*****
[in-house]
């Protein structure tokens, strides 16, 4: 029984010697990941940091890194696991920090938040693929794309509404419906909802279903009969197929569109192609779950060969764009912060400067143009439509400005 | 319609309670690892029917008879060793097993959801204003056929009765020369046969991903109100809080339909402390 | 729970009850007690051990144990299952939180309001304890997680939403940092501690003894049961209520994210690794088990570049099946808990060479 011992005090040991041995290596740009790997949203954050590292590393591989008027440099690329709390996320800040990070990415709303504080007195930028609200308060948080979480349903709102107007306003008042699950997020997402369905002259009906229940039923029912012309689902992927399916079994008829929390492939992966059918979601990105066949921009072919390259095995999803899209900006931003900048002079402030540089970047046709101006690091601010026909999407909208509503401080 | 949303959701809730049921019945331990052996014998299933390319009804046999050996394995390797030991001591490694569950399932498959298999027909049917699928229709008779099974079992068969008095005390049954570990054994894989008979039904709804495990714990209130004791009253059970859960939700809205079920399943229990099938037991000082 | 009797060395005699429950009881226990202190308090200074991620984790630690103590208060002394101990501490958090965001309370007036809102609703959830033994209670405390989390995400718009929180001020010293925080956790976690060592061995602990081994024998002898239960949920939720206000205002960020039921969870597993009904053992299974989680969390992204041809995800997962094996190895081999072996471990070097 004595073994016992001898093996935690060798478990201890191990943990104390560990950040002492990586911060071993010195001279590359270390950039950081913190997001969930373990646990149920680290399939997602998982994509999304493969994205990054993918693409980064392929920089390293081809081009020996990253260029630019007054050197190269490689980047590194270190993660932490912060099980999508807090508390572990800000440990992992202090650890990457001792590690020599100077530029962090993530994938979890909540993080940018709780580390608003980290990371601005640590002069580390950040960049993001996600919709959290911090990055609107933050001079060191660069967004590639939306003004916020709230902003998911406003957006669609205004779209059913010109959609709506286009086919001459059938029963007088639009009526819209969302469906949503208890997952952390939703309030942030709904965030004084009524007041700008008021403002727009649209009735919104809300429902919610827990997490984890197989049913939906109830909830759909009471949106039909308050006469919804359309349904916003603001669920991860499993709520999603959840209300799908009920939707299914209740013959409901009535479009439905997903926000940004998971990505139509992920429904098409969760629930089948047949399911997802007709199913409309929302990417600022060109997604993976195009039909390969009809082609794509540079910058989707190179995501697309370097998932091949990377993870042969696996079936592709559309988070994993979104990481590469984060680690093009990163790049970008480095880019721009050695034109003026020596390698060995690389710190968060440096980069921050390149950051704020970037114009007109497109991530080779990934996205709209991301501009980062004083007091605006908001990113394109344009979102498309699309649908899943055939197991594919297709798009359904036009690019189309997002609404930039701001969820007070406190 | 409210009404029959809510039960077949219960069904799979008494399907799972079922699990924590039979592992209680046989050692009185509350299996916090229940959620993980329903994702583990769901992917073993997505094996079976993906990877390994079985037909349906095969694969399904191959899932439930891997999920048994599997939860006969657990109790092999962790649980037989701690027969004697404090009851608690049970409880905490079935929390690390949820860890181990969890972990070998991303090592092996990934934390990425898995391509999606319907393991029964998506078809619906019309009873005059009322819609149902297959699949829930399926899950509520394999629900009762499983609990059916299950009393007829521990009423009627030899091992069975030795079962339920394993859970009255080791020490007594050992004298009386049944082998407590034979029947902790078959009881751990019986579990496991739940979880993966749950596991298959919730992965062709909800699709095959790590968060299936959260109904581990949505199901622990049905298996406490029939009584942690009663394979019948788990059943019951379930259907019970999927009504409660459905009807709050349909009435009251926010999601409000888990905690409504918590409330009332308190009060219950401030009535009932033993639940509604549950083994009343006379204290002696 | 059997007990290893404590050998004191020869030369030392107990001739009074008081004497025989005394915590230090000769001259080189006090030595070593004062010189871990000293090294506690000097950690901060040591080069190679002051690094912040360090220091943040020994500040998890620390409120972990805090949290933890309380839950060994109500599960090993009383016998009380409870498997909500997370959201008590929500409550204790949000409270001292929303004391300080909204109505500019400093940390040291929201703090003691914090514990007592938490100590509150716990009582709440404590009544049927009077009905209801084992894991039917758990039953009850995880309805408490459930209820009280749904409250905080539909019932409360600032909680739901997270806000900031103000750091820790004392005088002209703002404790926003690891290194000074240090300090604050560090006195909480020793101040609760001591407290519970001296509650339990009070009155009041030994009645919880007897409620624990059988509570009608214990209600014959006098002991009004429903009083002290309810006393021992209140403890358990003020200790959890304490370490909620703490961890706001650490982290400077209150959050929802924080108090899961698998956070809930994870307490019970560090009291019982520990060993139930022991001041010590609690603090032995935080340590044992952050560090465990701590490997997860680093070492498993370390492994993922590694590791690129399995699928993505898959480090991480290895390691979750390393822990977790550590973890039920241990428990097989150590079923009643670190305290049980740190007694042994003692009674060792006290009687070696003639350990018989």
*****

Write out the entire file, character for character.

[in-house]
């Protein structure tokens, strides 16, 4: 029984010697990941940091890194696991920090938040693929794309509404419906909802279903009969197929569109192609779950060969764009912060400067143009439509400005 | 319609309670690892029917008879060793097993959801204003056929009765020369046969991903109100809080339909402390 | 729970009850007690051990144990299952939180309001304890997680939403940092501690003894049961209520994210690794088990570049099946808990060479 011992005090040991041995290596740009790997949203954050590292590393591989008027440099690329709390996320800040990070990415709303504080007195930028609200308060948080979480349903709102107007306003008042699950997020997402369905002259009906229940039923029912012309689902992927399916079994008829929390492939992966059918979601990105066949921009072919390259095995999803899209900006931003900048002079402030540089970047046709101006690091601010026909999407909208509503401080 | 949303959701809730049921019945331990052996014998299933390319009804046999050996394995390797030991001591490694569950399932498959298999027909049917699928229709008779099974079992068969008095005390049954570990054994894989008979039904709804495990714990209130004791009253059970859960939700809205079920399943229990099938037991000082 | 009797060395005699429950009881226990202190308090200074991620984790630690103590208060002394101990501490958090965001309370007036809102609703959830033994209670405390989390995400718009929180001020010293925080956790976690060592061995602990081994024998002898239960949920939720206000205002960020039921969870597993009904053992299974989680969390992204041809995800997962094996190895081999072996471990070097 004595073994016992001898093996935690060798478990201890191990943990104390560990950040002492990586911060071993010195001279590359270390950039950081913190997001969930373990646990149920680290399939997602998982994509999304493969994205990054993918693409980064392929920089390293081809081009020996990253260029630019007054050197190269490689980047590194270190993660932490912060099980999508807090508390572990800000440990992992202090650890990457001792590690020599100077530029962090993530994938979890909540993080940018709780580390608003980290990371601005640590002069580390950040960049993001996600919709959290911090990055609107933050001079060191660069967004590639939306003004916020709230902003998911406003957006669609205004779209059913010109959609709506286009086919001459059938029963007088639009009526819209969302469906949503208890997952952390939703309030942030709904965030004084009524007041700008008021403002727009649209009735919104809300429902919610827990997490984890197989049913939906109830909830759909009471949106039909308050006469919804359309349904916003603001669920991860499993709520999603959840209300799908009920939707299914209740013959409901009535479009439905997903926000940004998971990505139509992920429904098409969760629930089948047949399911997802007709199913409309929302990417600022060109997604993976195009039909390969009809082609794509540079910058989707190179995501697309370097998932091949990377993870042969696996079936592709559309988070994993979104990481590469984060680690093009990163790049970008480095880019721009050695034109003026020596390698060995690389710190968060440096980069921050390149950051704020970037114009007109497109991530080779990934996205709209991301501009980062004083007091605006908001990113394109344009979102498309699309649908899943055939197991594919297709798009359904036009690019189309997002609404930039701001969820007070406190 | 409210009404029959809510039960077949219960069904799979008494399907799972079922699990924590039979592992209680046989050692009185509350299996916090229940959620993980329903994702583990769901992917073993997505094996079976993906990877390994079985037909349906095969694969399904191959899932439930891997999920048994599997939860006969657990109790092999962790649980037989701690027969004697404090009851608690049970409880905490079935929390690390949820860890181990969890972990070998991303090592092996990934934390990425898995391509999606319907393991029964998506078809619906019309009873005059009322819609149902297959699949829930399926899950509520394999629900009762499983609990059916299950009393007829521990009423009627030899091992069975030795079962339920394993859970009255080791020490007594050992004298009386049944082998407590034979029947902790078959009881751990019986579990496991739940979880993966749950596991298959919730992965062709909800699709095959790590968060299936959260109904581990949505199901622990049905298996406490029939009584942690009663394979019948788990059943019951379930259907019970999927009504409660459905009807709050349909009435009251926010999601409000888990905690409504918590409330009332308190009060219950401030009535009932033993639940509604549950083994009343006379204290002696 | 059997007990290893404590050998004191020869030369030392107990001739009074008081004497025989005394915590230090000769001259080189006090030595070593004062010189871990000293090294506690000097950690901060040591080069190679002051690094912040360090220091943040020994500040998890620390409120972990805090949290933890309380839950060994109500599960090993009383016998009380409870498997909500997370959201008590929500409550204790949000409270001292929303004391300080909204109505500019400093940390040291929201703090003691914090514990007592938490100590509150716990009582709440404590009544049927009077009905209801084992894991039917758990039953009850995880309805408490459930209820009280749904409250905080539909019932409360600032909680739901997270806000900031103000750091820790004392005088002209703002404790926003690891290194000074240090300090604050560090006195909480020793101040609760001591407290519970001296509650339990009070009155009041030994009645919880007897409620624990059988509570009608214990209600014959006098002991009004429903009083002290309810006393021992209140403890358990003020200790959890304490370490909620703490961890706001650490982290400077209150959050929802924080108090899961698998956070809930994870307490019970560090009291019982520990060993139930022991001041010590609690603090032995935080340590044992952050560090465990701590490997997860680093070492498993370390492994993922590694590791690129399995699928993505898959480090991480290895390691979750390393822990977790550590973890039920241990428990097989150590079923009643670190305290049980740190007694042994003692009674060792006290009687070696003639350990018989």